Champaign, Ill. (WCIA)
October is here so quickly! Comfort Foods are making their way into our kitchens and homes as well as guest chef, Lisa Lewey-Shields!
Pumpkin Stew is not only pretty but yummy. Pumpkin Alfredo is not boring!
Pumpkins – A fruit or a vegetable?
A pumpkin is technically a fruit.
Botanists classify a fruit as the part of the plant that develops from a flower and contains seeds; the other parts are considered vegetables (ie stems, leaves, roots). Pumpkins are members of the gourd family, which includes cucumbers, honeydew lemons, cantaloupe, and zucchini. Gourds are native to Central America and Mexico, and can now be found on six continents.
Pumpkins are very good for you. They fit well into a health-conscious diet. And aside from that, they taste good!
Pumpkins are low in calories but high in fiber. They are also low in sodium. The seeds are high in protein, iron, and the B vitamins.
Pumpkins are very high in beta-carotene. Beta-carotene is an antioxident. It converts into Vitamin A, which is important to maintain a healthy body.
Researchers believe that eating a diet rich in beta-carotene may reduce the risk of heart disease and some cancers. They also believe it helps to delay aging.
Physical characteristics to look for in choosing a quality and fresh Jack-O-Lantern:
· Choose a pumpkin that feels firm and heavy for its size.
· Choose a pumpkin that has consistent coloring throughout.
· Turn the pumpkin over and place pressure on the bottom with your thumbs. If it flexes or gives your pumpkin is not fresh.
· Look for soft spots, mold, wrinkles or open cuts that would indicate damage or early spoilage.
· Choose a pumpkin with a solidly attached stem.
· A green stem indicates a freshly harvested pumpkin.
· Place your pumpkin on a flat surface to check to see if it will sit flat after being carved.
Go to the following website for fantastic information…… http://www.allaboutpumpkins.com/perfect.html
Pumpkins are Versatile
Nearly every part of the pumpkin can be eaten.
The cooked pulp is fabulous in pies, cookies, breads, soups, appetizers, main dishes . . . the list goes on and on!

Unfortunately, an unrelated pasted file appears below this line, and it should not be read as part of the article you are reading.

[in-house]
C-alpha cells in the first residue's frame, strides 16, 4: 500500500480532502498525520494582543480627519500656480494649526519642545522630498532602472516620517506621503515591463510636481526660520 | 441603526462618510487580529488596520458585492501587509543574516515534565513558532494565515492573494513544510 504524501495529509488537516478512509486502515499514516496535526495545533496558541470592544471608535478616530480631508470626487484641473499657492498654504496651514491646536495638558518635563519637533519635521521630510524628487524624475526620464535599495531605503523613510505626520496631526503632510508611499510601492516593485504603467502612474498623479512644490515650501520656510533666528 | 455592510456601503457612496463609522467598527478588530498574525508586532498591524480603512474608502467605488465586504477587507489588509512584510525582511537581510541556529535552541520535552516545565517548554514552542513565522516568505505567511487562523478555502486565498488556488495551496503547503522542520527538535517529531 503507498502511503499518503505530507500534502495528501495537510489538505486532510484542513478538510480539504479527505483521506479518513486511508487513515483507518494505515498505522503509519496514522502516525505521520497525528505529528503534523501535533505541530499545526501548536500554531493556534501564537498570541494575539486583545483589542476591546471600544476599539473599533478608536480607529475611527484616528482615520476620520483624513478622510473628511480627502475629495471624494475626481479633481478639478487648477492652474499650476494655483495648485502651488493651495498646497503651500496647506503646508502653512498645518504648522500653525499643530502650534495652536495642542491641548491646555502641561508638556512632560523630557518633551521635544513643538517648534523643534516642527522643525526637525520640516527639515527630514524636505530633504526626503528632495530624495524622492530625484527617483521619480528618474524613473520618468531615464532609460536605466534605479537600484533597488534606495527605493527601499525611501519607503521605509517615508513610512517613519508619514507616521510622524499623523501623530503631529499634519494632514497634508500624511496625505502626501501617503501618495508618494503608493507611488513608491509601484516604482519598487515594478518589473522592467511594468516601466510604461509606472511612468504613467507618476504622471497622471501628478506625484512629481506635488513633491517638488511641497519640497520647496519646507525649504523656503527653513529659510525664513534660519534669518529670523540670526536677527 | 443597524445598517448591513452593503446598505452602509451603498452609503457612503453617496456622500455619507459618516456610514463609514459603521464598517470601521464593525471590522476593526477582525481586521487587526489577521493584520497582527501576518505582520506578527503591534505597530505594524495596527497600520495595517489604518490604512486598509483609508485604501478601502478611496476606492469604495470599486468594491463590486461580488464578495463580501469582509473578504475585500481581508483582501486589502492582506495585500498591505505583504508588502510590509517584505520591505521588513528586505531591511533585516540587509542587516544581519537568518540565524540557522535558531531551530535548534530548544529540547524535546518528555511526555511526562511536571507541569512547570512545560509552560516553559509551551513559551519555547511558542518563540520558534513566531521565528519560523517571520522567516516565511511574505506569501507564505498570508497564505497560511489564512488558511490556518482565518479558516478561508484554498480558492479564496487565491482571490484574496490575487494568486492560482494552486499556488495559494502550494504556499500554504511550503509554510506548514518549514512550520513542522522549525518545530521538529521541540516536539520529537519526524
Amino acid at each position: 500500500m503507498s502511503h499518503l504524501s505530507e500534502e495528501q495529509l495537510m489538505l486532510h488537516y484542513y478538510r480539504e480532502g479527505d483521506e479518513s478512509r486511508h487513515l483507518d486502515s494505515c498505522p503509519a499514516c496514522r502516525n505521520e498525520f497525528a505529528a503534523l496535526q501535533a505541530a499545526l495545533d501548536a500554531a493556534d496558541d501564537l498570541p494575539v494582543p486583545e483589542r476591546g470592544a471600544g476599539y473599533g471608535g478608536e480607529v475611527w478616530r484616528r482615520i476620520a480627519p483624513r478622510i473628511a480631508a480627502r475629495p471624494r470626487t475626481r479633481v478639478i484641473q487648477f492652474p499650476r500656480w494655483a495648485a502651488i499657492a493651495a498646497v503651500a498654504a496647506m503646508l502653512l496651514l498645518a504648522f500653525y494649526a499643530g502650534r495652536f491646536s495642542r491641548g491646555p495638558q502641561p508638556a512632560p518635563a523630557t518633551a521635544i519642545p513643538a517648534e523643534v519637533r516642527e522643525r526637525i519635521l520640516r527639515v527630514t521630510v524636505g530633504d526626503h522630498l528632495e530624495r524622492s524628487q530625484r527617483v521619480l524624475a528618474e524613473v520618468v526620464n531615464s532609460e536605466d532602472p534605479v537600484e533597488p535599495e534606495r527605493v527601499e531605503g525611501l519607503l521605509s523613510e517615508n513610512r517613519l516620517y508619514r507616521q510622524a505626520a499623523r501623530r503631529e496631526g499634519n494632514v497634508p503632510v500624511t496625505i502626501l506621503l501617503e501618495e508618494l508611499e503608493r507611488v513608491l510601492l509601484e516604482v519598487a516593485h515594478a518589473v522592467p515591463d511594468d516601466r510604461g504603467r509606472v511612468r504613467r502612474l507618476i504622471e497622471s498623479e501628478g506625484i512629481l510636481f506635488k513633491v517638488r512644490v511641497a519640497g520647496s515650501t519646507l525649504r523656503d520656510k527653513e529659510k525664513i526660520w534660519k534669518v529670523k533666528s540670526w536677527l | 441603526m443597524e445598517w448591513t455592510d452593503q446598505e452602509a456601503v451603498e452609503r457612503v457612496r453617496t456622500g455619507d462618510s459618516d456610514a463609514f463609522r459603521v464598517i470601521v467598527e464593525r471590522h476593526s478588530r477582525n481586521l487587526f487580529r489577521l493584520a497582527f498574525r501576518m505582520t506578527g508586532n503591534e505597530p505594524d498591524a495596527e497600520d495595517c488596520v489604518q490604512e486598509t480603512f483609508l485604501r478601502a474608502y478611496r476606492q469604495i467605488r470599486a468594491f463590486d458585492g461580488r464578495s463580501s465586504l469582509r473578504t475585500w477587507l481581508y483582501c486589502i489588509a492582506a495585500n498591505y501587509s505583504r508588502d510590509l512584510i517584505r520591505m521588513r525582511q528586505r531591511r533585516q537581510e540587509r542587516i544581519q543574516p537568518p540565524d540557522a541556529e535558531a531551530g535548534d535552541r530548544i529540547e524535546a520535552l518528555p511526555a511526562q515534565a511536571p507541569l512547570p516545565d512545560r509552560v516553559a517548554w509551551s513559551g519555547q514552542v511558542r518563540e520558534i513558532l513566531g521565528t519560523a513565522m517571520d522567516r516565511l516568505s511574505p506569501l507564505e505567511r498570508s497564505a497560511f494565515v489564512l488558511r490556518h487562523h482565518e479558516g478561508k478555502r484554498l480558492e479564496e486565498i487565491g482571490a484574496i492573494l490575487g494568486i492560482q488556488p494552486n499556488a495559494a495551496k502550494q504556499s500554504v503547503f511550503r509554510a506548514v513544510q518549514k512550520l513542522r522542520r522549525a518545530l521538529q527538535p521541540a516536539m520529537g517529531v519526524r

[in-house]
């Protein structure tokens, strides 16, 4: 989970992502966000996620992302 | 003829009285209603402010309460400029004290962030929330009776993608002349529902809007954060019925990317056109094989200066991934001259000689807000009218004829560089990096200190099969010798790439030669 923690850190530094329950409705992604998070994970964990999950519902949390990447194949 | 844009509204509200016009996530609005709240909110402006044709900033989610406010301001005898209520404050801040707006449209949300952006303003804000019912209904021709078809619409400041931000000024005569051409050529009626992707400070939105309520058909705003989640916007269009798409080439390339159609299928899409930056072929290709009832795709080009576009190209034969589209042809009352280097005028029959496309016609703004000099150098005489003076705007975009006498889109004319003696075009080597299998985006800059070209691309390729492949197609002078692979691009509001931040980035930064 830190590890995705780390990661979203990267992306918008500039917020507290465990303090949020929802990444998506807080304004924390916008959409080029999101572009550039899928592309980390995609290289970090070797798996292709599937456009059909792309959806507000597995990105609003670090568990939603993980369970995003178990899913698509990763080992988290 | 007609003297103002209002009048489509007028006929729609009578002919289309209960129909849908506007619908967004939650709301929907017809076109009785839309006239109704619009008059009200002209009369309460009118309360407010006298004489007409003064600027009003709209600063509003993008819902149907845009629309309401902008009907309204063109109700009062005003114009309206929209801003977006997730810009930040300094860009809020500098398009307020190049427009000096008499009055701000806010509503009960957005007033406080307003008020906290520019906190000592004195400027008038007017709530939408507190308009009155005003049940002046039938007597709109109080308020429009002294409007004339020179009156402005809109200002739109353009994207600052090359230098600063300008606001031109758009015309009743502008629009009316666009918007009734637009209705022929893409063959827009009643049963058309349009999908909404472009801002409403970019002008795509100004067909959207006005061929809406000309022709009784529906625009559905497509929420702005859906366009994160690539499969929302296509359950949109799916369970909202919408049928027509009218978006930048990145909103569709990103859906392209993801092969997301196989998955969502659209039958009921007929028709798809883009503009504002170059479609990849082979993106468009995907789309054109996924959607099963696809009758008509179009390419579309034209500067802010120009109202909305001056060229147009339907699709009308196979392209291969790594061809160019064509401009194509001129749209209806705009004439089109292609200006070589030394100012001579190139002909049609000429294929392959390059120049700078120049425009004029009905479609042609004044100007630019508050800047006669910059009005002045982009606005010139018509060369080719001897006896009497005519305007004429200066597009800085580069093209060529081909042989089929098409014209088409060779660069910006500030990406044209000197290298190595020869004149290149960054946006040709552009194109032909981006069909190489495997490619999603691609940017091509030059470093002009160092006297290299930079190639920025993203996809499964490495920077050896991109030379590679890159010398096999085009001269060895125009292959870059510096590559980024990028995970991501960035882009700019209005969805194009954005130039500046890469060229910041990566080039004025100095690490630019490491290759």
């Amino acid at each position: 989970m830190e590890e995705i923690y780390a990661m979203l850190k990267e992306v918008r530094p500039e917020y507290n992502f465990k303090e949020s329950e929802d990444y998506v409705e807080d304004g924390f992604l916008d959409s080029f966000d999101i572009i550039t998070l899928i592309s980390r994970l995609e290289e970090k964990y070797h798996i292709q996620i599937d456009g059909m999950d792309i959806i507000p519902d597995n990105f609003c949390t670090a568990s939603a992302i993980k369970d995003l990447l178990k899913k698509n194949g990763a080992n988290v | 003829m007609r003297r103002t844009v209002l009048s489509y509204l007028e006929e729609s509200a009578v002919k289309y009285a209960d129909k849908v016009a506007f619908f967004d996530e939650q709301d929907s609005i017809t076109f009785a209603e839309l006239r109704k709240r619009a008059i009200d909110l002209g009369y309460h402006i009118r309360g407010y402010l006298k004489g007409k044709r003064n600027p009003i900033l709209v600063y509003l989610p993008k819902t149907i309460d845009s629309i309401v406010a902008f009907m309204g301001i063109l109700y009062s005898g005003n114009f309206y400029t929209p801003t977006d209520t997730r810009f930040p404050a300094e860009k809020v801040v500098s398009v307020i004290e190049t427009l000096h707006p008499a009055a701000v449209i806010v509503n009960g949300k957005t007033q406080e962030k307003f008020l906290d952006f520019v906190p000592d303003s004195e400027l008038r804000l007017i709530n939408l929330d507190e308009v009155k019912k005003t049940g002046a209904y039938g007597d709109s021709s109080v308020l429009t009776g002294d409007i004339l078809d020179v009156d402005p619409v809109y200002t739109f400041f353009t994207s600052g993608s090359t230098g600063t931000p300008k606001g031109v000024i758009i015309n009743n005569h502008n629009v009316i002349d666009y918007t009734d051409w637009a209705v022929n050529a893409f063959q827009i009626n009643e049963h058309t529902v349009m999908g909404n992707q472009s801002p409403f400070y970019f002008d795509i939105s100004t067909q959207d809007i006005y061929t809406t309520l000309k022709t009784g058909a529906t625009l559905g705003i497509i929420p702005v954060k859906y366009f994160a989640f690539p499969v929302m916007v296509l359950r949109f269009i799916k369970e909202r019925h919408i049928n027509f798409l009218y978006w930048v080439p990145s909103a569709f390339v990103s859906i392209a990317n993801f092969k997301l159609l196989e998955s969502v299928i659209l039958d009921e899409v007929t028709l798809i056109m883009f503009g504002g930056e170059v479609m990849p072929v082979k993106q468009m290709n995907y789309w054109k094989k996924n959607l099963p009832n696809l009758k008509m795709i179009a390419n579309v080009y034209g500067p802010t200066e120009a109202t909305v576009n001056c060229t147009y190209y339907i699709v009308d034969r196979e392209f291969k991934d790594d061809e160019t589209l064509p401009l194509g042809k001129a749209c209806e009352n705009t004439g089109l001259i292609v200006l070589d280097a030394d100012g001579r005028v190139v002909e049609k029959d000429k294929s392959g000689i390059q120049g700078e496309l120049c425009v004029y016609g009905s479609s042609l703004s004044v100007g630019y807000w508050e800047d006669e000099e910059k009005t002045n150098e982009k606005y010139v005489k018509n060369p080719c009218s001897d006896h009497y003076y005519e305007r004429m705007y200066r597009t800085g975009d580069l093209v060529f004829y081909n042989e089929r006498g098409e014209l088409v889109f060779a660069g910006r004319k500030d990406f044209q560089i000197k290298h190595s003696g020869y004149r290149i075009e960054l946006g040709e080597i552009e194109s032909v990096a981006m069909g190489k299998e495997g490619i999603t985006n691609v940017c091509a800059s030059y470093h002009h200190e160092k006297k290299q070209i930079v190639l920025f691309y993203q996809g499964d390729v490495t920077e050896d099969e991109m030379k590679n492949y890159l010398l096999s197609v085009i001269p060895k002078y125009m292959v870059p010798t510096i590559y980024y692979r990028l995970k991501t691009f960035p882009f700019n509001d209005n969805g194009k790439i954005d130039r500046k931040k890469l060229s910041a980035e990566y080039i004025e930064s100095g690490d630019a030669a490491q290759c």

The blossoms are excellent breaded and fried or use as a wrap.
The seeds make a great snack
Sugar Pies are the modern baking pumpkin. If you want to bake pies, and want a pumpkin instead of squash, this is the pumpkin for you! The skin is very thin, the flesh is sweeter and substantially finer-grained than a jack-o-lantern type pumpkin (they were bred for thick rinds and stability when carved . . . not eating!). It is also quite dry which makes for a more stable pie.
Pumpkin Pie Dip
Paula Deen Recipes
· 1 (8 oz) package softened cream cheese
· 1 cup confectioner’s sugar
· 1 cup canned pumpkin
· 1/2 cup sour cream
· 1 teaspoon ground cinnamon
· 1 teaspoon pumpkin pie spice
· 1 teaspoon ground ginger
· for serving Granny Smith apples
· for serving gingersnaps
In a large bowl, using a handheld mixer, beat cream cheese and confectioner’s sugar until smooth. Beat in the pumpkin, sour cream, cinnamon, pumpkin pie spice and ginger until blended.
Serve with gingersnaps and Granny Smith apples. Refrigerate leftovers.
12 oz. fettuccine
2 garlic cloves, minced
3/4 c. pumpkin puree
1/2 c. whole milk
1/2 c. finely grated Parmesan, plus more for serving
1/2 tsp. chopped rosemary
1/4 tsp. grated nutmeg
2 tbsp. chopped parsley
- In a large pot of salted boiling water, cook fettuccine according to package directions until al dente. Drain.
- In a large skillet, melt butter over medium heat. Add garlic and sauté until fragrant, about 1 minute. Stir in rosemary and pumpkin. Pour in milk and stir until evenly combined, then stir in Parmesan and nutmeg. Season with salt and pepper. Simmer for 5 minutes, or until you reach your desired consistency.
- Turn off heat and toss pasta in the sauce. Garnish with parsley and more Parmesan, if desired.
Spook Stew aka Harvest Stew (Thanks Shirley ♥)
One Pumpkin Large, small or ind. pie pumpkin . Just so it fits in your oven.
Top cut off pumpkin, clean and hollow out. Place in a roasting pan or ind. baking dish. Set aside. Save seeds for roasting later.
In the meantime:
Brown 2 lbs. ground beef or ground turkey in a stock pot with
2-3 green peppers chopped Can be red or yellow pepper or all 3
2 onions chopped
2 cloves garlic minced
Drain grease from meat mixture. Return to stock pot.
To this mixture add:
2 cups cooked rice
1-2 cans diced tomatoes
1 can or small jar spaghetti sauce
Salt and Pepper to taste
(You may also want to add a can of drained corn, or small bag of frozen peas, chopped celery, green beans, sliced mushrooms, etc) TWEAK IT !
Simmer all ingredients until warm.
Coat inside and outside of pumpkin with cooking oil. Stuff the above meat mixture in pumpkin. Put lid back on pumpkin.
Cook at 350° until pumpkin is tender and done depending on the size of your pumpkin. This could be 45 mins to 1½ hours ….. The pumpkin will be fork tender. Serve. You eat the stew and the pumpkin.